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Maryland aircraft tax exemption becomes law

Come July 1, pilots in Maryland no longer have to fork over 6 percent sales tax on aircraft parts and components.

A mechanic repairs a small aircraft. iStock photo.

The passage of S.B.121 makes Maryland the tenth state in the Eastern region to pass a similar sales tax exemption on aircraft parts, which is expected to drive competition, jobs, and aeronautic activity across state lines. Repair and maintenance shops are set to see a boost in business while pilots will see significant savings on costs—including those still seeking ADS-B Out compliance or avionics upgrades.

AOPA and aviation advocates had been pushing for the legislation for nearly four years. Reducing the cost of aircraft ownership and improving the competitiveness of local aviation industries has long been a top priority for AOPA, and with more than 5,000 members in Maryland, the passage of S.B.121 is also a huge win for the local economy. 

It wasn’t always smooth sailing for S.B.121. For the past three years, the bill unanimously passed in the state Senate before being stalled in the House Ways and Means Committee. But this year, thanks to the leadership of sponsors Sen. Adelaide Eckardt and Delegate Chris Adams,the House of Delegates passed the legislation by a vote of 121 to 11. 

Since the March 18 vote, the legislation has endured a lengthy procedural hurdle awaiting Gov. Larry Hogan’s consideration. As a result of the ongoing coronavirus pandemic, Hogan issued a letter on May 7 stating that the bill would automatically become law on May 8 without his signature. 

“It took four intensive years and a dedicated team of folks to a make this success happen,” said AOPA Eastern Regional Manager Sean Collins. “It is thanks to the coalition of industry partners from Hagerstown to the Eastern Shore, allies in the state legislature, and the active support of AOPA members that this vision became a reality. The benefits this exemption will provide to the economy through increased demand for maintenance and repair services won’t go unnoticed.” The 6-percent savings on parts and components will yield a $600 savings on the installation of $10,000 of avionics and about $2,000 savings on a replacement Lycoming IO-540 engine for $34,500.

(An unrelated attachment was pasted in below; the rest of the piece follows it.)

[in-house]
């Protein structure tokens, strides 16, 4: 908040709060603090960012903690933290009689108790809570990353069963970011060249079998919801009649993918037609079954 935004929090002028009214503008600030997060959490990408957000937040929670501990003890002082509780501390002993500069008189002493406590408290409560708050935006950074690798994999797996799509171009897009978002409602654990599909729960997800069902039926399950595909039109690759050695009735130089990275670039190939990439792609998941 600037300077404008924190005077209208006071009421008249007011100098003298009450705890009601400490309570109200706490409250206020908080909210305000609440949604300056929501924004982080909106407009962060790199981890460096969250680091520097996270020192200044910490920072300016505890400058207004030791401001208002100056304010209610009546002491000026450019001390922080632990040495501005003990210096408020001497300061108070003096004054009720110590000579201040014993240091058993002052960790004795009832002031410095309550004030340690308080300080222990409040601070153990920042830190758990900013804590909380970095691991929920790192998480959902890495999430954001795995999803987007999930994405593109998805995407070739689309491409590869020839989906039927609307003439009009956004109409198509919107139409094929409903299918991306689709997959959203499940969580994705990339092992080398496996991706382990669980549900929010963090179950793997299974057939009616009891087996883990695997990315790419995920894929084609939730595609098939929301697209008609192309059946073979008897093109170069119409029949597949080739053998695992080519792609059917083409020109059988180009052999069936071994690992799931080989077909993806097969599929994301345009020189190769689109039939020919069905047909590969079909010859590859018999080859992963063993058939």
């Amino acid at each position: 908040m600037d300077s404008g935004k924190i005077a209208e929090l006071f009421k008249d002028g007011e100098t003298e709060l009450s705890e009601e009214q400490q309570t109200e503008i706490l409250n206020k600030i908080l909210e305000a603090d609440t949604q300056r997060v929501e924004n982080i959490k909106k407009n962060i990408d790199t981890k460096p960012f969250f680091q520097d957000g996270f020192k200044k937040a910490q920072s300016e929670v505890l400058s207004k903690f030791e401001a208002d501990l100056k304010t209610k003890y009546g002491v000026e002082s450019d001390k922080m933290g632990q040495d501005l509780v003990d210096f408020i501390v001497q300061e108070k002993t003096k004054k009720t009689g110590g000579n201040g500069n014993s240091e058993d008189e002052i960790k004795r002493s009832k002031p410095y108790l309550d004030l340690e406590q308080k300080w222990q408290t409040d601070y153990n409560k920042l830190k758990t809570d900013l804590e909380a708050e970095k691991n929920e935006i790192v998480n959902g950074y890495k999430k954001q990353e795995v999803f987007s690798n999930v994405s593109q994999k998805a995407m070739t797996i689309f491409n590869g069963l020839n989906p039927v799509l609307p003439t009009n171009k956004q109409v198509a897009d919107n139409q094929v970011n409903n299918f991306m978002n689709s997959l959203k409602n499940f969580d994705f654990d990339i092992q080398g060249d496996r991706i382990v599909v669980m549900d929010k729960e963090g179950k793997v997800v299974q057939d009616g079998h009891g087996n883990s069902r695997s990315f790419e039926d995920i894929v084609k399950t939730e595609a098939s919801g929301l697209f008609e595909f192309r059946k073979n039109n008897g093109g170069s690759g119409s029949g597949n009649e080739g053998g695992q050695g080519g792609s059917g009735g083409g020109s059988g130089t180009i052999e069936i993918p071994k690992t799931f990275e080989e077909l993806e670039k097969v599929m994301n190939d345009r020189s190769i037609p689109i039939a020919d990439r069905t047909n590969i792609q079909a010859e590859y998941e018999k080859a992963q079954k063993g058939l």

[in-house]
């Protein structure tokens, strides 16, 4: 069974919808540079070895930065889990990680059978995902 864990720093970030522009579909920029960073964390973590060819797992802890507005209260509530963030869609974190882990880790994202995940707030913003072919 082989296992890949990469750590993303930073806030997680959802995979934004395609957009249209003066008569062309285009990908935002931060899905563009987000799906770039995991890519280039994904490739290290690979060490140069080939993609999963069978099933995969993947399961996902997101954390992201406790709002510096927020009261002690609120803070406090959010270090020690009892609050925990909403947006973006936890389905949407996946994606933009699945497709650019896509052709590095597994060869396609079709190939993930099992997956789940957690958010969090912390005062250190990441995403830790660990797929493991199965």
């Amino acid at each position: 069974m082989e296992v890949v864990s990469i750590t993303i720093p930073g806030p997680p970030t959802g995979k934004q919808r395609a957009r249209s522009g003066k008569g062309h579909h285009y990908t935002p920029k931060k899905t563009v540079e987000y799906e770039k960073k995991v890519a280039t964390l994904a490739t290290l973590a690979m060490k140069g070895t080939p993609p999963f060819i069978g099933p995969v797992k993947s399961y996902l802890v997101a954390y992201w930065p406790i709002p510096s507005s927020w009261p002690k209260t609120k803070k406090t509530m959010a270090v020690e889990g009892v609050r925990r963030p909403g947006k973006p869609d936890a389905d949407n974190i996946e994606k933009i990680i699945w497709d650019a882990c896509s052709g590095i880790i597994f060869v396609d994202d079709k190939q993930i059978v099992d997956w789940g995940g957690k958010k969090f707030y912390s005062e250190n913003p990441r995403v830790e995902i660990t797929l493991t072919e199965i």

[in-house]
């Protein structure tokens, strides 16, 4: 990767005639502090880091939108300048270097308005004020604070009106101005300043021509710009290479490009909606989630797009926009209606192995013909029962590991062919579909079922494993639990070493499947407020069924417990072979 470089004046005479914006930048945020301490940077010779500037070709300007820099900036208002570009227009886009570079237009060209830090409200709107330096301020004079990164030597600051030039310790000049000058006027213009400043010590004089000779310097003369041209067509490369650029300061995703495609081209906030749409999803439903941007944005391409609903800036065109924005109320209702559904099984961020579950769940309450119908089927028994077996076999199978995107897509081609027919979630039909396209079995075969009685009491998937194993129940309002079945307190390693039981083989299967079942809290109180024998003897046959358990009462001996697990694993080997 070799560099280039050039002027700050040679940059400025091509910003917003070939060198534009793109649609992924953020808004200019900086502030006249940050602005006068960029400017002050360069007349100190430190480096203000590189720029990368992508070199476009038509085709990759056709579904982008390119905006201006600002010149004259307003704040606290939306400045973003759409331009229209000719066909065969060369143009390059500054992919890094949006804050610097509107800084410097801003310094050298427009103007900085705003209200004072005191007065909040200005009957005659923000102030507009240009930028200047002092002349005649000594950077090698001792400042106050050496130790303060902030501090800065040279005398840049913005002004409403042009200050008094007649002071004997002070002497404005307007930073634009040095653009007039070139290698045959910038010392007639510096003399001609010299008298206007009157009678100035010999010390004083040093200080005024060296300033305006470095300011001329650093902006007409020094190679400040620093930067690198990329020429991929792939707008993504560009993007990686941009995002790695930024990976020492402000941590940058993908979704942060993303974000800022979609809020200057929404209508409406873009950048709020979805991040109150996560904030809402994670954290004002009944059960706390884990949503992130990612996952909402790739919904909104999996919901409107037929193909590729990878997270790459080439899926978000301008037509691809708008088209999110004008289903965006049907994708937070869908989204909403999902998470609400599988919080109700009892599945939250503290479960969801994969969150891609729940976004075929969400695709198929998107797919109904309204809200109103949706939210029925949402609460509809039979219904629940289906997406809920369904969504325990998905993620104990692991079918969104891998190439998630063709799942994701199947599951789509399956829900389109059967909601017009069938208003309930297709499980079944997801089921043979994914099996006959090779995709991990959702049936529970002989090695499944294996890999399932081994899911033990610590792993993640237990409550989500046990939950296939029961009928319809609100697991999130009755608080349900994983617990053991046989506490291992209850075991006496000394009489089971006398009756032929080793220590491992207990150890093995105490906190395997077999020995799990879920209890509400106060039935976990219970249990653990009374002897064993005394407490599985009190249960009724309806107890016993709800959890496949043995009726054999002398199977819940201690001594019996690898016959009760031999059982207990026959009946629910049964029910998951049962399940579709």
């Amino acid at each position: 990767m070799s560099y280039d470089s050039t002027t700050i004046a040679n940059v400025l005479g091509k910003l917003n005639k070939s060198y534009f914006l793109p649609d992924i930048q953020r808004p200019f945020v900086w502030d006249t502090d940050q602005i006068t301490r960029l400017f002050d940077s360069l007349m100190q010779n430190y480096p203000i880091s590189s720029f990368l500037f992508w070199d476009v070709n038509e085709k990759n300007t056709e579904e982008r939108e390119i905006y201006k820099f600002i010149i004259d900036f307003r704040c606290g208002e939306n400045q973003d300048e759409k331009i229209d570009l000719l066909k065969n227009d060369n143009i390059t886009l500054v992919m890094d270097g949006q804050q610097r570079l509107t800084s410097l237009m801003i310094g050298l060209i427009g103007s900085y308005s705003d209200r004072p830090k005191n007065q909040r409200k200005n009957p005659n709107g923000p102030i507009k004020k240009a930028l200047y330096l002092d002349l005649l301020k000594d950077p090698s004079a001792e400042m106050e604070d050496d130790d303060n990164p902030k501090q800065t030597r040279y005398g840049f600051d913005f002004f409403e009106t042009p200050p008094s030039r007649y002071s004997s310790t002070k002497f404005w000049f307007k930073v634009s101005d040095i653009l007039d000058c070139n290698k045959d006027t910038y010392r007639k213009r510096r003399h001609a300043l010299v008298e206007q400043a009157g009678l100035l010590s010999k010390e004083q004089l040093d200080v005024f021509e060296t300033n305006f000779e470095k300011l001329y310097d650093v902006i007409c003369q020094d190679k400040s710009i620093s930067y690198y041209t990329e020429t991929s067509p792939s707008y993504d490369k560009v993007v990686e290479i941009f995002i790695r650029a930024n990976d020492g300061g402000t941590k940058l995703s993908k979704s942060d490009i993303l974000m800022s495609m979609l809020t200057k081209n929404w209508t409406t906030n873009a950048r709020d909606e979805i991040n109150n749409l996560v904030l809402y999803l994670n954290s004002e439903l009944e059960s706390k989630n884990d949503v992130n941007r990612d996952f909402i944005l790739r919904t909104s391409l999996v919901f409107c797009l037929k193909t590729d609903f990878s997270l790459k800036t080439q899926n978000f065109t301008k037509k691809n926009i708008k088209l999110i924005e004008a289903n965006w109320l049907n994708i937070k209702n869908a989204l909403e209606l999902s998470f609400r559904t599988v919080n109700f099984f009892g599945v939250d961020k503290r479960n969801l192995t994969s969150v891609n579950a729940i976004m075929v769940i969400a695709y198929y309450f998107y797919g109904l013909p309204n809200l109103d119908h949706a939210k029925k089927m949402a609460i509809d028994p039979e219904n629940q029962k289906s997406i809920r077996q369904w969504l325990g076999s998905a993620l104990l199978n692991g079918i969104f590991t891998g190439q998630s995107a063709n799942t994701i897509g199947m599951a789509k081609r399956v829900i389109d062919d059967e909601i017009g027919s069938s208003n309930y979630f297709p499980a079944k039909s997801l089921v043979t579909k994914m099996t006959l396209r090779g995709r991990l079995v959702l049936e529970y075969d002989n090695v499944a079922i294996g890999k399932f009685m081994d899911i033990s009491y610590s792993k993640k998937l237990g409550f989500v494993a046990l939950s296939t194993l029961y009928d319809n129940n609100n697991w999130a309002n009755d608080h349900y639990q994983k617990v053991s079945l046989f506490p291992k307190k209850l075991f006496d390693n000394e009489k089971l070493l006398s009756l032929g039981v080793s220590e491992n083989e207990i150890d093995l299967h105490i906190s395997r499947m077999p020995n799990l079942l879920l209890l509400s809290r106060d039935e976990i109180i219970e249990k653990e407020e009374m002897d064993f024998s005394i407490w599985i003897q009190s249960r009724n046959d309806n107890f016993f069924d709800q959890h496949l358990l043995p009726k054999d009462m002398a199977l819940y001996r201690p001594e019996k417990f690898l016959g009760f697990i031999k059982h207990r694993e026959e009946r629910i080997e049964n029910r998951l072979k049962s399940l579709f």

Special thanks to the Maryland Airport Managers Association, Royal Aircraft Services in Hagerstown, the Washington County Chamber of Commerce, the Salisbury-Ocean City Wicomico Regional Airport, and our dedicated AOPA members and volunteers.

Amelia Walsh
Communications and Research Specialist
AOPA Comms and Research Specialist Amelia Walsh joined AOPA in 2017. Named after the famous aviatrix, she's a private pilot working on her instrument rating in a Colombia 350.
Topics: Advocacy, Aircraft Regulation, Taxes

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